Every day, across the world, thousands of planes take off from airports and travel great distances in short amounts of time, saving time and money for many people and businesses. We use planes to sit mail, packages, luggage, and people. Without flight, the world's transportation would be a lot slower than it is now. But what are those massive planes made of and how do they lift themselves into the sky? How do they fly great distances without falling out of the sky?

The reason planes don't tumble out of the sky is because there are four forces acting on airplanes while they are in flight that keep it in flight. There are other forces, but these are the ones that control its flight path. The first of these forces is lift. Lift is what it sounds like, it's the force that keeps the plane in the air. This force pushes the plane upwards and usually keeps planes in flight.

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The force opposite to lift is gravity. Gravity pulls against lift and brings the plane down. Since planes are designed to fly and defy gravity, we need more lift than gravity. To get lift, we usually need high speeds, which is known as thrust. Thrust is the speed of the plane as it goes forward. But while you soar through the skies, there's a lot of wind resistance to a large object traveling at great speeds, so the wind resistance is known as drag. Drag pulls planes backwards and tries to slow them down.

The way they usually act together is like this. The jet engines or propellers power the airplane forward, which is its thrust. As the plane moves faster, air travels over the wing of the airplane, and the wing is shaped especially to provide lift. The top of the wing is curved so that the air moves over it faster. The faster the air moves over the top of the wing compared to the bottom, the lower the pressure on the top of the wing, therefore the higher pressure air on the bottom of the wing wants to fill the lower pressure gap above the wing, so the high pressure air pushes up, and since the wing is in the way, it pushes on the wing and provides an upward force for the plane. This is lift. But enough lift must be generated to overcome gravity and take gigantic airplanes off the ground.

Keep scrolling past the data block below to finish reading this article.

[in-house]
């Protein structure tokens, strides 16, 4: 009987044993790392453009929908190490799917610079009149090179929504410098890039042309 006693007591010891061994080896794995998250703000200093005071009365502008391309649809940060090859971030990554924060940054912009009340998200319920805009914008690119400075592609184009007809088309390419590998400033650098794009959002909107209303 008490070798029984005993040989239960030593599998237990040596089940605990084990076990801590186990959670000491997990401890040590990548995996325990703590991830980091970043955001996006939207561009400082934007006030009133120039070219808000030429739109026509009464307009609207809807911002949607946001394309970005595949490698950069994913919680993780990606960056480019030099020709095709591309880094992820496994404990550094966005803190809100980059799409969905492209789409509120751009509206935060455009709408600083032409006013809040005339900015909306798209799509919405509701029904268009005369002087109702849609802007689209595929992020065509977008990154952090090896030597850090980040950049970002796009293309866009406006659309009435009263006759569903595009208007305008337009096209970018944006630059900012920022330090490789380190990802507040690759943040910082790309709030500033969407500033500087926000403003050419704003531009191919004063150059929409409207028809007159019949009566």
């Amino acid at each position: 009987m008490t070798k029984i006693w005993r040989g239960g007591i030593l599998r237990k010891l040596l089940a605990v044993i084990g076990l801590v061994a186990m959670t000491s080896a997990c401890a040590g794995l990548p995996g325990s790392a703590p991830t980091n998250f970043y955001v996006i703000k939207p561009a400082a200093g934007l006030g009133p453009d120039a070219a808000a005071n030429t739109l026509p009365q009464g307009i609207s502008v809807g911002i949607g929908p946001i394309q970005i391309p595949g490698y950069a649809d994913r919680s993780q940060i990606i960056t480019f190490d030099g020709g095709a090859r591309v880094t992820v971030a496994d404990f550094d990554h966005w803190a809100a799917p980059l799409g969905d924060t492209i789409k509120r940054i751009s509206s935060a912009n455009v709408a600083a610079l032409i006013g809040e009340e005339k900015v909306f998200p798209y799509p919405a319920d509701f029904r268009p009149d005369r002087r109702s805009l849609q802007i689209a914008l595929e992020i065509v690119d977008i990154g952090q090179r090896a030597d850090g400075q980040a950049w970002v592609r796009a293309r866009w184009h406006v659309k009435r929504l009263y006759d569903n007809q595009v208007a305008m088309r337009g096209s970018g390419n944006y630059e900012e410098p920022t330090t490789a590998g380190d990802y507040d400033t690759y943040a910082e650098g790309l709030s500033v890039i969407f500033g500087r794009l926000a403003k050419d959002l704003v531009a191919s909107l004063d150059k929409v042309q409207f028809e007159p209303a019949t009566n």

The way the pressure system works with the wing is known as Bernoulli's Principle. That states that the faster a fluid is traveling, the lower a pressure it is. When he refers to fluids, he refers to anything that is not a solid. That means that if there is a river, and the river has a ford, the slow moving water has a higher pressure than the waterfalls downstream. With air, it works the same. The air on top of the wing has to move faster to get around the curve of the wing, and so its speed is greater than that of the air on the bottom of the wing. The higher pressure area on the bottom of the wing wants both areas to have equal pressure, so it tries to move to the low pressure area which is on top of the wing to replace some pressure, but the wing is in the way, so as the high pressure moves upward, it pushes on the wing of the airplane and uses lift, using Bernoulli's Principle.

The way lift is measured is by the amount of lift that occurs on a piece of an airplane wing, known as an airfoil. You can measure lift by pounds per square foot, and that is the industry's standard of measuring lift. Some airplanes need a lot of lift to fly and gather 33 pounds per square foot of lift, which sums up to be a lot of lift on the whole wing of the airplane. Military stealth planes even get 75 pounds per square foot of lift, and stealth planes have specially designed wings just so they can be stealthy.

Well. That's how airplanes fly, with the four forces of aviation. There's lift, which pushes up, gravity, which pushes down, thrust, which is given by the engines of the airplane and pushes forward, and there's drag, which is also air resistance.